monday miscellany

An overdue round-up of links from ’round the web:

~ The best Christian novel you’ve never heard of. You’d better believe it’s on my wishlist.

~ My kids don’t eat organic.

~ Webb Simpson on marriage

~ Breaking News from 1973: Burgers Won’t Kill You

~ How is your Bible reading going? A peek:

The more I read the Bible the more I learn about God and about being one of His children – and the more I find comfort and courage in some of the most unexpected places of this big book.  There are certainly many “go to” passages in times of trouble or despair but the more I get to know all of God’s Word, the more I see what I know to be true about God – His love, mercy, faithfulness, patience, justice, wisdom, sovereignty, holiness – in every page and so I can receive comfort and courage not just from the “go to” passages but also from simply reading the next bit and being reminded afresh of God and His good promises.

~ I recently made this Very Greek Grilled Chicken (I did the marinating, and Paul did the grilling.). It’s a definite do-over. So good!

I hope your Monday has been a good one,



walkOff and on through the years, I’ve known people who have chosen a word for the year, and I’ve done it a time or two myself. Inspired by a recent conversation with coworkers, I’ve been thinking about a word that could be my theme for 2016, and chapter 5 of Ephesians led me to choose walk for this year. There, Paul exhorts us to:

  • walk in love, as Christ loved us and gave himself up for us
  • walk as children of the light 
  • look carefully how we walk, not as unwise but as wise, making the best use of the time, because the days are evil.

I want to grow in these areas and prayerfully meditate on how I walk in faith this year. There are so many references on walking in Scripture, and I’ll look for them as I read through the Bible.

Oh, and I also want to literally walk more this year. 🙂

So that’s my #oneword #wordoftheyear for 2016. If you have one, please share.

reading plan for 2016


2015 was not a good reading year for me, primarily because it was not a good sleeping year. Insomnia kicked off a maddening cycle of waking up too early and then being too tired to read at bedtime. This year, I intend to fight that cycle by getting up to read when I can’t sleep instead of tossing, turning, fretting, and wasting that time.  And I’ve decided to try an actual reading plan this year — the Challies 2016 Reading Challenge. I’m aiming for the committed reader category, and as much as possible, I’ll read books from my own shelves and Kindle library.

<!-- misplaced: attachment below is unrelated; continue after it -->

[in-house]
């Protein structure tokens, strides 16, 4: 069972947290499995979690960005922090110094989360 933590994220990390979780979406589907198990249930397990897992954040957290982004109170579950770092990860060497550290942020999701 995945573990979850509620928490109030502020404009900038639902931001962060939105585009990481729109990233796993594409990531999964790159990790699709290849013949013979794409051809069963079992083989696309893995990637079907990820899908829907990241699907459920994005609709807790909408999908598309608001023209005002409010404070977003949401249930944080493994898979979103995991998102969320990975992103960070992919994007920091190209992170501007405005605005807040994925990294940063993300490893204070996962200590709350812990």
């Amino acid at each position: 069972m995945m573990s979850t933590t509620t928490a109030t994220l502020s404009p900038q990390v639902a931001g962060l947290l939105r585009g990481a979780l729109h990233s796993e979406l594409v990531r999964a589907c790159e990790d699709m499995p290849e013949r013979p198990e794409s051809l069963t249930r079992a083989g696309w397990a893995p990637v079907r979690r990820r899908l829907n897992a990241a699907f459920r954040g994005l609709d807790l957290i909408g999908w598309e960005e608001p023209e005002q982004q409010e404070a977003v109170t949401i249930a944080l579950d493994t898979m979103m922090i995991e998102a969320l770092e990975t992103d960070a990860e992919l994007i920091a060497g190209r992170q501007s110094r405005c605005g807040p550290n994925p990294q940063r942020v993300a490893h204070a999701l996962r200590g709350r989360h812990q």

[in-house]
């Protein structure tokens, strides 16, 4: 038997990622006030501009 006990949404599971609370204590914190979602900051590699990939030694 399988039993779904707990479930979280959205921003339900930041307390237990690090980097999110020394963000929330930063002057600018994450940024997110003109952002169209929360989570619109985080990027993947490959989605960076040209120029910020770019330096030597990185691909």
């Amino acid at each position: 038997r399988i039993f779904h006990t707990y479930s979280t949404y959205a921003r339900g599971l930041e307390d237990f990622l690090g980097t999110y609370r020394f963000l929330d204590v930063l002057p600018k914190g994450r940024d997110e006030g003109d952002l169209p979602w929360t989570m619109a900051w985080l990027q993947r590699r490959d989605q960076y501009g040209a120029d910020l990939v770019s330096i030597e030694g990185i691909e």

Also, I’ll be using the M’Cheyne Bible reading plan this year. I’ve used it before and look forward to revisiting, using these bookmarks for my Bible.

I’ll have to cut back my social media and internet surfing, and I’m letting magazine subscriptions (even the free ones) lapse in order to be more intentional with my reading.

Yeah, I’m aiming high, but why not? I enjoy reading and need to impose some structure and self-discipline in order to get back in to one of my lifelong passions. I won’t always want to participate in a formal challenge, but I think it will help me change some habits in 2016. So here goes…

I’ll be keeping a list of completed books again.

Do you have any reading plans for 2016? Do share!

Happy reading!



“…with a sense of their small place in redemptive history…”

wowFrom Women of the Word: How to Study the Bible with Both Our Hearts and Our Minds by Jen Wilkin:

Modern-day Christians inherit a faith that is built on the foundations of that which has come before. We, too, must occupy a modern space while maintaining an ancient perspective. The earliest portions of our sacred text were written around 1500 BC, in a language we do not speak, to people whose lives looked very different from ours. But many of us choose to build our modern understanding of Scripture with no regard for the historical and cultural context that lies beneath its surface, a context that is essential for a right understanding and application of any text. The temptation to make the Bible applicable to our current experience without preserving its ties to its original audience is strong. The desire to say, “Can’t I just read the text as if it were written to me?” is great. The Bible’s historical and cultural context is there for the digging, but only those believers with a sense of their small place in redemptive history are likely to dig with diligence.